This is the meat and potatoes of my life’s work. The rest is just the appetizer that never fully satisfies the palate.

Now I am not saying that social media isn’t important, or that email isn’t important, or that reading blogs to expand knowledge is not important. It definitely is. But it is actually a small part. The rest of the time we spend on it tends to be the fluff and distraction that devours the hours in our day.

I still catch myself in busy work from time to time. But now I have a different perspective. The more busy work I do, the less time I have for my life’s work. And that robs not only me, but the folks I can help. And that happening is definitely NOT my life’s work!

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23 Responses to Is Your Busy Work Really Work?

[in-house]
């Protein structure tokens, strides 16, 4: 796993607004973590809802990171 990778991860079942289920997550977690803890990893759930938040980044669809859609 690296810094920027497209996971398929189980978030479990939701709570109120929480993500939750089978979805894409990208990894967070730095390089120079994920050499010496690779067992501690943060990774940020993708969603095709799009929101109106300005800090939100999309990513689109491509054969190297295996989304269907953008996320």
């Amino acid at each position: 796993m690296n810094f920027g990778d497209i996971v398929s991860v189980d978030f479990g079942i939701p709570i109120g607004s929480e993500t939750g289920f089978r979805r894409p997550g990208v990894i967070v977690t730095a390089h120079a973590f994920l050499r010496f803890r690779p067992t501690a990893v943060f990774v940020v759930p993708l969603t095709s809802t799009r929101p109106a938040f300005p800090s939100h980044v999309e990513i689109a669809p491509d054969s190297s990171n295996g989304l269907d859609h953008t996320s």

1. Don Purdum says:

    Great article! Busy being busy is just busy work, not productive work. I find that people that are busy have talked themselves into believing they are doing something meaningful. They are not… they are typically exhausting themselves unnecessarily and stressing themselves and everyone around them out. Not a good recipe for long-term success!

    • Thanks Don! I agree that it is a bad recipe! Learning to get off the stress wheel is so important. Chances are you are off purpose if you are always stressed with your work. There will be stressful times, but it should not be the norm!

  2. I like the contrast of busy work v. life’s work. It’s amazing how easily the former distracts us from the latter. Busy work can also pinch our personal relationships – if we mix up our priorities. Great post!